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Brokers may be writing blank cheques to FSA

Brokers have been warned that they could be writing blank cheques to the Financial Services Authority when it comes to paying their annual permission fees.

As the deadline for paying annual regulatory fees looms many firms are weighing up whether they want to stay in the mortgage market for another year and, more importantly, whether they can afford to.

March 31 – the deadline for cancelling FSA permissions – is fast approaching although final regulatory fees will not be set until May.

After that, the FSA will start in-voicing brokers from June. Effectively, this means brokers will have to commit to the annual cost with-out actually knowing what the final bill will be.

The regulator maintains that the process of fee setting, which in-cludes an indicative fee calculator for brokers and a consultation process, is as clear as it can make it.
A spokesman for the FSA says: “We are doing our best to be as transparent as possible to help com-panies make the best decision.

“It would be worse if we didn’t give companies the chance to comment.”

But Danny Lovey, proprietor of The Mortgage Practitioner, points out that the final fees depend on the number of directly authorised brokers who leave the market, with charges being divided among remaining firms.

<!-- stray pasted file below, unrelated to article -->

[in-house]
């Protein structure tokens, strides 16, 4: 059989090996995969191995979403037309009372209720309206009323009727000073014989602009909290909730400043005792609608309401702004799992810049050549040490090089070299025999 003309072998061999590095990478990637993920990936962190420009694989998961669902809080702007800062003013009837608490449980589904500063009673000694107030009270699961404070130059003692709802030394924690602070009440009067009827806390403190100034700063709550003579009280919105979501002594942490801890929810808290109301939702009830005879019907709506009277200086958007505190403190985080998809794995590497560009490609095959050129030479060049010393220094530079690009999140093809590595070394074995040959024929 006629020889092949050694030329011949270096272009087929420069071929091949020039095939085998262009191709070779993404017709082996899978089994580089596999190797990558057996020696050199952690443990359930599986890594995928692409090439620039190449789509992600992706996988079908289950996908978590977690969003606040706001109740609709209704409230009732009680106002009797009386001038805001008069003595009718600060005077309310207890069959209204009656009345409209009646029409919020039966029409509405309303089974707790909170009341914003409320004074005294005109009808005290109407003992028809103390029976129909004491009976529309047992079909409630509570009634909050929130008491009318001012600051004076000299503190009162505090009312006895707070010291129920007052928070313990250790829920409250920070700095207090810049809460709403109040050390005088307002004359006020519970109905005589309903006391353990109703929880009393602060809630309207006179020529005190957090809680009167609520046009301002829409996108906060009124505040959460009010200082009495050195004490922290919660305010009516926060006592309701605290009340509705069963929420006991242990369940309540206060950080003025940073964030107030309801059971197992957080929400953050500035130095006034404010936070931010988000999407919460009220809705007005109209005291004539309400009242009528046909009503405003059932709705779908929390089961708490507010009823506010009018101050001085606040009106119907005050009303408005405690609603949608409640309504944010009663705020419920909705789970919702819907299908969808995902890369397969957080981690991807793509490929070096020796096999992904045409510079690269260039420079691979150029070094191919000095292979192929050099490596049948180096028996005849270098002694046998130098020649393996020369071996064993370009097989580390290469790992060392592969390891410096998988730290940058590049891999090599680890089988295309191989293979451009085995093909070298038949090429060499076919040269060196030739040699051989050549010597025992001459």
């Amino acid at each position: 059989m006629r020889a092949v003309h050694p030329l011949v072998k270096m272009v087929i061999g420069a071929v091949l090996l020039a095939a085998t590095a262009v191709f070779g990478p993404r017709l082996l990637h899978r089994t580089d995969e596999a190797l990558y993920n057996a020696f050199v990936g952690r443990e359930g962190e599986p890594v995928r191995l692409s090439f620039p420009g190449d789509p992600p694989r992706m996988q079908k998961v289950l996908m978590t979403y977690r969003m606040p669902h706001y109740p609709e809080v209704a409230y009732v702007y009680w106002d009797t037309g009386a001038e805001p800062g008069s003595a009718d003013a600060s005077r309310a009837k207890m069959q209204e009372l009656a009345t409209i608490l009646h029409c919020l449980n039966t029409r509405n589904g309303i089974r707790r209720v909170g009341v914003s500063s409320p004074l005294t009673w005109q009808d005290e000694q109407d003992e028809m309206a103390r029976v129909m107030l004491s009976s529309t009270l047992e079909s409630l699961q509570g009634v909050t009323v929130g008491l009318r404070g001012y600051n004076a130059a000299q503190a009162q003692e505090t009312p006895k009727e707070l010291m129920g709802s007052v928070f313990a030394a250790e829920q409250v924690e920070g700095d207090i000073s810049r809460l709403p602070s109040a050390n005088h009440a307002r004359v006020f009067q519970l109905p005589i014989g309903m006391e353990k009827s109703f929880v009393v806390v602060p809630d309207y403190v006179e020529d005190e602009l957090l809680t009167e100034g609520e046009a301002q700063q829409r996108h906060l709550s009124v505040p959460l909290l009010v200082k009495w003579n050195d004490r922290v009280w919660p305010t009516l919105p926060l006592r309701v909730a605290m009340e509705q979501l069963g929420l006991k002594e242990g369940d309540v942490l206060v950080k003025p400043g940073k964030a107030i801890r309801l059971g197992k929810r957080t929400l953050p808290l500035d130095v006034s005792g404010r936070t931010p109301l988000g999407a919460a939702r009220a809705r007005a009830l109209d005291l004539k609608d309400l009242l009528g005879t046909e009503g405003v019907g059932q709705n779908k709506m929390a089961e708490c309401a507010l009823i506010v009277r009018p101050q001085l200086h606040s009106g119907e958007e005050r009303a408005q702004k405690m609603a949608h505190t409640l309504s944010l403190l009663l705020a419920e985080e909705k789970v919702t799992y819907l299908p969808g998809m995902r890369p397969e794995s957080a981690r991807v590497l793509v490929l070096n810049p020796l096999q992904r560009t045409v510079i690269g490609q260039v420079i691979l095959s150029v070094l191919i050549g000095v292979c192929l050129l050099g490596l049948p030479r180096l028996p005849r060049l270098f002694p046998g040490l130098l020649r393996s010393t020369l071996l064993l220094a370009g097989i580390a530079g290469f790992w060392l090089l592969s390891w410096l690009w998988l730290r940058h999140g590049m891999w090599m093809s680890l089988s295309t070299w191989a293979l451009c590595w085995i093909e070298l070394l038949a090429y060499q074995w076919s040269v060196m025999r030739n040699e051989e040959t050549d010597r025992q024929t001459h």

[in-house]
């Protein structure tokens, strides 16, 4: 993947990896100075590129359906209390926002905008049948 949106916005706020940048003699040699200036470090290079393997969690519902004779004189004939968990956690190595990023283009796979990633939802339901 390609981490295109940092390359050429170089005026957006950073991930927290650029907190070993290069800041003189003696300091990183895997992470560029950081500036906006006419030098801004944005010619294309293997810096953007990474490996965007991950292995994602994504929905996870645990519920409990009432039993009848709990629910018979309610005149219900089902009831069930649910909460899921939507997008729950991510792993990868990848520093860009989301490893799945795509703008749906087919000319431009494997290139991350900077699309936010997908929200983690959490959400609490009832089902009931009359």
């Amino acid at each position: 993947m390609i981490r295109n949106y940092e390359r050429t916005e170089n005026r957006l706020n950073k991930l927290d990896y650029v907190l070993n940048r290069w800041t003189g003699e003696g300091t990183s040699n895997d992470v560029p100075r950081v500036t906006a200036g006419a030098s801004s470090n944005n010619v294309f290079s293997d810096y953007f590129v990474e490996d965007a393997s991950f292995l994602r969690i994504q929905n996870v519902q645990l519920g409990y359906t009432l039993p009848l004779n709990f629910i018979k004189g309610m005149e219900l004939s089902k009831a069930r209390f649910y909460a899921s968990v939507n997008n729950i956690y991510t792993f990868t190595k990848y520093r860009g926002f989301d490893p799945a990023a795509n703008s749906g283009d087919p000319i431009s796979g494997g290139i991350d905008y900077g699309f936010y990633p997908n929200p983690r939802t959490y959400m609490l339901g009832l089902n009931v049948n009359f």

So brokers will be left to foot a regulatory bill which has not been finalised.

He adds: “The regulator seems to be saying that if brokers don’t get out of the market by March 31 they are committed to paying next year’s fees from June.

“Basically, the FSA is asking for a blank cheque because it can’t tell us by March 31 what its fees will be in June.”
But Robert Sinclair, director of the Association of Mortgage Inter-mediaries, says the final fee is unlikely to vary too much from the FSA’s estimate.

He says: “If the fee is different it won’t go from £5,000 to £50,000 – it will only be a matter of 10% either way.”
Sinclair argues that if fees are the main factor deterring brokers from staying in the market, the writing may be on the wall for them anyway.

Mortgage Strategy Online last week polled brokers on whether they were considering cancelling their FSA permissions. Out of 1,000 responses, 32% said they were thinking about not renewing their permissions.


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